The prosecutor argued that under § 29-2260, sentences of less than 8 to 12 years’ imprisonment would depreciate the seriousness of the offenses and promote disrespect for the law. He argued that the jury did not accept Charlene’s self-defense argument and that there was a violent and serious incident with medical bills totaling $ 76,000 which would increase at the rate of $ 5,000 per month, and he asked for restitution. He accused Charlene of lying under oath when she stated that she was protecting the children and argued that one child was untruthful on the stand. He encouraged the court to disregard the battered wife argument because it was turned down by the jury. He mentioned Charlene’s affair and argued that she escalated the confrontation with Kurt by getting the gun.
(c) Judge’s Comments
Immediately prior to imposing the sentences, the judge stated that there was no way of determining what the jury was actually doing when it brought back its verdicts and that he wished he could ask the jury for particulars, but that it was likely that the verdicts were a compromise. The judge stated that probably some jurors believed that Kurt got what he deserved, that others believed that Charlene deserved the “max,” and that they may have compromised somewhere in the middle. He also recognized that some jurors may have believed that Charlene did not intend to shoot Kurt, but that she “had no business whipping out the gun and she whipped out the gun and that’s why somebody was hurt.” The judge indicated that our “system” required him to impose the sentences after giving due credence to arguments of counsel, the PSR, and, in some cases, the victim’s statement.
The judge observed that “nobody’s all right and nobody’s all wrong.” He further stated:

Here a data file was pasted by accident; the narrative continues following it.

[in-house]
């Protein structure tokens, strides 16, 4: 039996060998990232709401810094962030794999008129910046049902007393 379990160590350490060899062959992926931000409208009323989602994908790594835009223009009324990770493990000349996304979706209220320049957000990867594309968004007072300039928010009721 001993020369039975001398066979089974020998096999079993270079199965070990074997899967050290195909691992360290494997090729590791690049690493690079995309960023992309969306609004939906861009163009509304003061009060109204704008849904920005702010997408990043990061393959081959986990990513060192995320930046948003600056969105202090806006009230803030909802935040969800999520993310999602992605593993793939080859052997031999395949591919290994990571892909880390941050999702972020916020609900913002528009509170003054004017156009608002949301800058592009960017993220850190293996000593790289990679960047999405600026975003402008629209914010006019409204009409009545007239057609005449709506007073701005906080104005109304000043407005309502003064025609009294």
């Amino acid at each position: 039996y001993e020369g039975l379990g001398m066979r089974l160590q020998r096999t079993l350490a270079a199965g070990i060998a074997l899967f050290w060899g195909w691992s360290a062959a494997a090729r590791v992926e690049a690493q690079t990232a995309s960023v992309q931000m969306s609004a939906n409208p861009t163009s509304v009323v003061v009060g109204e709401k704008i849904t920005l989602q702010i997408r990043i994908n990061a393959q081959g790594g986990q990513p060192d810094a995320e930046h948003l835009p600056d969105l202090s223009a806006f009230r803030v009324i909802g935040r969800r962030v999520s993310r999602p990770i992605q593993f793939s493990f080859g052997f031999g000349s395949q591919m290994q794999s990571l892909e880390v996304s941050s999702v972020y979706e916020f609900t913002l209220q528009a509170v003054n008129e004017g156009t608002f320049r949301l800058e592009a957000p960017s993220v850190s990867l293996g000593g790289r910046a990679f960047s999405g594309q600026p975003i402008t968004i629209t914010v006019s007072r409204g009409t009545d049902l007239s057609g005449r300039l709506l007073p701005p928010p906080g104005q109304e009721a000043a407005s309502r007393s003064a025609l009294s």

What’s important is that there are other people out there . . . similarly situated who need to know that when violence occurs, particularly deadly weapon violence occurs, the system takes note and the system does something about it.
. . . And if with incredible incidents of violence such as this one is . . . the Court doesn’t impose a proper sentence, people do not feel safe. They feel that the authorities have abandoned them, the system of criminal justice doesn’t care about doing its job, and they hold the system up to ridicule and the law is brought low.
The judge also stated that he did not believe Charlene would abide by probation. He stated: “As I recall, the Court more or less looked you in the eye and said, Don’t have anything to do with this guy that beat you up, was your boyfriend.” The court stated that Charlene more or less agreed but then saw the boyfriend on at least one occasion, and then lied about it under oath. The court continued: “Can you do these things in direct contravention of the Court order, then lie about it and have it just passed off? Can’t happen.”
The judge then computed the two sentences more or less out loud and gave her credit for the 34 days she had already spent in jail. The court sentenced her to 2 to 5 years’ imprisonment for the terroristic threats conviction and 2 to 15 years’ imprisonment for the use of a deadly weapon conviction. In his truth in sentencing statement, the judge stated that Charlene would not be eligible for parol until she had served 2 years in prison.
The court denied restitution because “the amount is in dispute, has not been proved, and it’s a good suggestion that it will wait for the civil case that’s coming.” The court refused to let Charlene out of jail on bond during the appeal.
III. ASSIGNMENT OF ERROR